Nov 24, 2014; Detroit, MI, USA; New York Jets wide receiver Jeremy Kerley (11) against the Buffalo Bills at Ford Field. Mandatory Credit: Andrew Weber-USA TODAY Sports

On the positive side, he did rank tied for 7th as a blocker with a +3.0 grade amongst that same group of receivers. The two guys he tied with were Jarvis Landry of the Dolphins and Riley Cooper of the Eagles. What Gang Green is mainly looking for out of the TCU alumna is for him to get on the same page with his quarterback. In 2014, he caught only 38 of the 75 passes thrown his way. If Smith and Kerley can connect more often on shorter passes such as drags and screens, he might finally step up to be the true slot receiver in this core.

Devin Smith’s role this season will be a bit limited simply because he is not a polished route-runner. In his career at Ohio State, he predominately ran streaks/go-routes to take the top off the defense. Last year, he averaged over 26 yards per catch making scouts and many coaches label him as the best deep threat in the draft class. However, Gailey will have to develop him into more of a slot receiver in order to get the full potential out of him.

Smith’s game needs to become much less one-dimensional in the NFL. Even speedsters like DeSean Jackson and Steve Smith had to work out of the slot before developing into elite, versatile receivers who can play on the inside and out. Overall, the former Buckeye may not stand out in 2015, but what he will do is pose himself as a vertical threat whenever he is on the field.

Oct 26, 2014; East Rutherford, NJ, USA; New York Jets wide receiver Saalim Hakim (15) stands on the sideline during the fourth quarter against the Buffalo Bills at MetLife Stadium. Buffalo Bills defeated New York Jets 43-23. Mandatory Credit: Tommy Gilligan-USA TODAY Sports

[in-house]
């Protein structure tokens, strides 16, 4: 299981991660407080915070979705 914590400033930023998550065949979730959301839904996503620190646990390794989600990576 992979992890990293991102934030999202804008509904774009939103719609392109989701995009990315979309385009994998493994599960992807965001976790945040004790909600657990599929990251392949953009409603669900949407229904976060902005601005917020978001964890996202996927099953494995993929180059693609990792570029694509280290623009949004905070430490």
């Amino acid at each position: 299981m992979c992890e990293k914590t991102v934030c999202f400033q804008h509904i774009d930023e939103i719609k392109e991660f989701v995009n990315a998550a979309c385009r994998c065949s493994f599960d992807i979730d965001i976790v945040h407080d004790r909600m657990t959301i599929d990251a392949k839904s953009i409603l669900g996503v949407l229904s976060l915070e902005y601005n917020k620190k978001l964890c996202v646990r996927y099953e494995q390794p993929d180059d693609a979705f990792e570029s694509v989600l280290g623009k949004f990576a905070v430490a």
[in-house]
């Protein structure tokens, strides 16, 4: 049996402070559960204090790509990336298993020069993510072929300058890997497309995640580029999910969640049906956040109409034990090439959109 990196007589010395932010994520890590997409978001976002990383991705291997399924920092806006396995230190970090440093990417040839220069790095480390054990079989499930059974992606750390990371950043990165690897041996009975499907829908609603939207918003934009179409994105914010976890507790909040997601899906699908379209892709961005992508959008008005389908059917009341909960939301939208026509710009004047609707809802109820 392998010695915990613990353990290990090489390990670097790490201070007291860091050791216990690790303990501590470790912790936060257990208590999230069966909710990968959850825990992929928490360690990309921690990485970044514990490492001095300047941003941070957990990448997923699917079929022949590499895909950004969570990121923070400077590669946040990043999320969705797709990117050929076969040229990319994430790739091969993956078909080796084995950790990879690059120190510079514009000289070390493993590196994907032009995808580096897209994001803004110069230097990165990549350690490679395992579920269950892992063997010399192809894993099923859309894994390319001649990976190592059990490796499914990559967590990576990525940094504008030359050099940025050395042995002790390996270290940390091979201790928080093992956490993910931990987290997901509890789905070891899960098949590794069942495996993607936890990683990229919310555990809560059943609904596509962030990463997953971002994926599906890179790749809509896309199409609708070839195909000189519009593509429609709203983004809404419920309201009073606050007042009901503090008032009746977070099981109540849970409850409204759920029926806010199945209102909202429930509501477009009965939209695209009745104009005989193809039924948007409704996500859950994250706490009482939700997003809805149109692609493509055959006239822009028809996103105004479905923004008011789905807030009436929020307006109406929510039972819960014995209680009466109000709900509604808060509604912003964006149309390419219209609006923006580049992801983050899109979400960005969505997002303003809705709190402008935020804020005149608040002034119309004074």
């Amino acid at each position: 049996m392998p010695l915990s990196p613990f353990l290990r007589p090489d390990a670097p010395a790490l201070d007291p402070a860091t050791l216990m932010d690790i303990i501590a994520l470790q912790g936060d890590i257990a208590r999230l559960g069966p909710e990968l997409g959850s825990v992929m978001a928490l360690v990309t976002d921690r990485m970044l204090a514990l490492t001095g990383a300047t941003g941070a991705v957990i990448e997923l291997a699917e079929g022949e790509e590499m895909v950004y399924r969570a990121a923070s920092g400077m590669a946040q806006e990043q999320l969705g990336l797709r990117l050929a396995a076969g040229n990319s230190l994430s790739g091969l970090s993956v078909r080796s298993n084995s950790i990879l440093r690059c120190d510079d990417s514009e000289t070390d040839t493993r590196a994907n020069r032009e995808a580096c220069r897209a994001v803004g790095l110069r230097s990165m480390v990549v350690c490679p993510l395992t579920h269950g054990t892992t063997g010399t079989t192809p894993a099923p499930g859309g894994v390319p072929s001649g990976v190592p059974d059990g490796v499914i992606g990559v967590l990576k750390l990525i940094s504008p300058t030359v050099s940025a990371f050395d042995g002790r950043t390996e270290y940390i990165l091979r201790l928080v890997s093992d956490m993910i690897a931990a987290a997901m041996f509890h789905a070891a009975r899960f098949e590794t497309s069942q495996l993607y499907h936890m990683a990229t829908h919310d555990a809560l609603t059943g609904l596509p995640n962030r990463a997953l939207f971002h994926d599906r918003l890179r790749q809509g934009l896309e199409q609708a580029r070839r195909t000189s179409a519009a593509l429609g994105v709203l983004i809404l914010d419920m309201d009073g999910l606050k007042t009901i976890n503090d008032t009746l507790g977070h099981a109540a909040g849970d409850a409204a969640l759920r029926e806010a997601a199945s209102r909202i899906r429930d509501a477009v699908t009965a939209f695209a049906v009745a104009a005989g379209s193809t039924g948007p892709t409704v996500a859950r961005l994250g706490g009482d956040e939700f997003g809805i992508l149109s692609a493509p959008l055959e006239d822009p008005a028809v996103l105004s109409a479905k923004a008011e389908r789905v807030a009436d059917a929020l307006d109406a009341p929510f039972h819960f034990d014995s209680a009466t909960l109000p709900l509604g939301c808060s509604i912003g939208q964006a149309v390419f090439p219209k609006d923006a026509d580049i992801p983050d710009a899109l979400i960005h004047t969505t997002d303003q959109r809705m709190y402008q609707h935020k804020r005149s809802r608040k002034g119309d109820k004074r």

Chris Owusu, T.J. Graham, Saalim Hakim, DeVier Posey, Shaq Evans, Jonathon Rumph, Quincy Enunwa and Walt Powell round out the rest of the Jets’ receiving core. Rumph, Powell, Enunwa and Evans are unfortunately guys who may get cut when September hits. The other four will be battling it out for the final two spots in the unit to give New York depth.

Hakim has been with Gang Green for two seasons primarily as a weapon on special teams and trick plays, while Owusu and Graham played with the Bills before joining the Jets in 2014. Posey’s experience as a member of the Texans may help him get a spot, but he seems to be the least likely out of these four to make the cut. Nonetheless, any two of these players will give the Jets depth and youth that any team in this league would love to have.

As one of the strongest units on the team, this receiving corps may be the one Gang Green has been looking for these past few years. With experience in Marshall, Decker, and Kerley along with a promising youngster in Smith, this group can be very successful if everyone stays healthy.

Grade: B+

Next: New York Jets: Top 5 Quarterbacks Of All-Time